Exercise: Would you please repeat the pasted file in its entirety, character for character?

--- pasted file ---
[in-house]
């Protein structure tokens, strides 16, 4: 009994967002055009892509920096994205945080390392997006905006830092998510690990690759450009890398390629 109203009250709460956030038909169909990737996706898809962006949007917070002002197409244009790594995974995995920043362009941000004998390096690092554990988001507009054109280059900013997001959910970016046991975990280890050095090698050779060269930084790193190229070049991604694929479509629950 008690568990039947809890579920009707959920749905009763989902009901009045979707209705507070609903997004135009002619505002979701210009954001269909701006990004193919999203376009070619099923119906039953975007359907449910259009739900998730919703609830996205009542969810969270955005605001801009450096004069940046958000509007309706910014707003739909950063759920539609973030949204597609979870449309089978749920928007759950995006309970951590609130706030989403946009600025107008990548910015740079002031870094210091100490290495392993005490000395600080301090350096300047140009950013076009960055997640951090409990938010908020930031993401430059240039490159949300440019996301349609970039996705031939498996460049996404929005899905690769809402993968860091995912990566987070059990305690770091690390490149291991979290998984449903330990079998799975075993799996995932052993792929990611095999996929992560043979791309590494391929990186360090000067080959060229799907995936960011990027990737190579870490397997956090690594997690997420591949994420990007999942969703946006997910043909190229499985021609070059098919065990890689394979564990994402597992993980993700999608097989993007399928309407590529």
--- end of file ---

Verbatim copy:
[in-house]
């Protein structure tokens, strides 16, 4: 009994967002055009892509920096994205945080390392997006905006830092998510690990690759450009890398390629 109203009250709460956030038909169909990737996706898809962006949007917070002002197409244009790594995974995995920043362009941000004998390096690092554990988001507009054109280059900013997001959910970016046991975990280890050095090698050779060269930084790193190229070049991604694929479509629950 008690568990039947809890579920009707959920749905009763989902009901009045979707209705507070609903997004135009002619505002979701210009954001269909701006990004193919999203376009070619099923119906039953975007359907449910259009739900998730919703609830996205009542969810969270955005605001801009450096004069940046958000509007309706910014707003739909950063759920539609973030949204597609979870449309089978749920928007759950995006309970951590609130706030989403946009600025107008990548910015740079002031870094210091100490290495392993005490000395600080301090350096300047140009950013076009960055997640951090409990938010908020930031993401430059240039490159949300440019996301349609970039996705031939498996460049996404929005899905690769809402993968860091995912990566987070059990305690770091690390490149291991979290998984449903330990079998799975075993799996995932052993792929990611095999996929992560043979791309590494391929990186360090000067080959060229799907995936960011990027990737190579870490397997956090690594997690997420591949994420990007999942969703946006997910043909190229499985021609070059098919065990890689394979564990994402597992993980993700999608097989993007399928309407590529």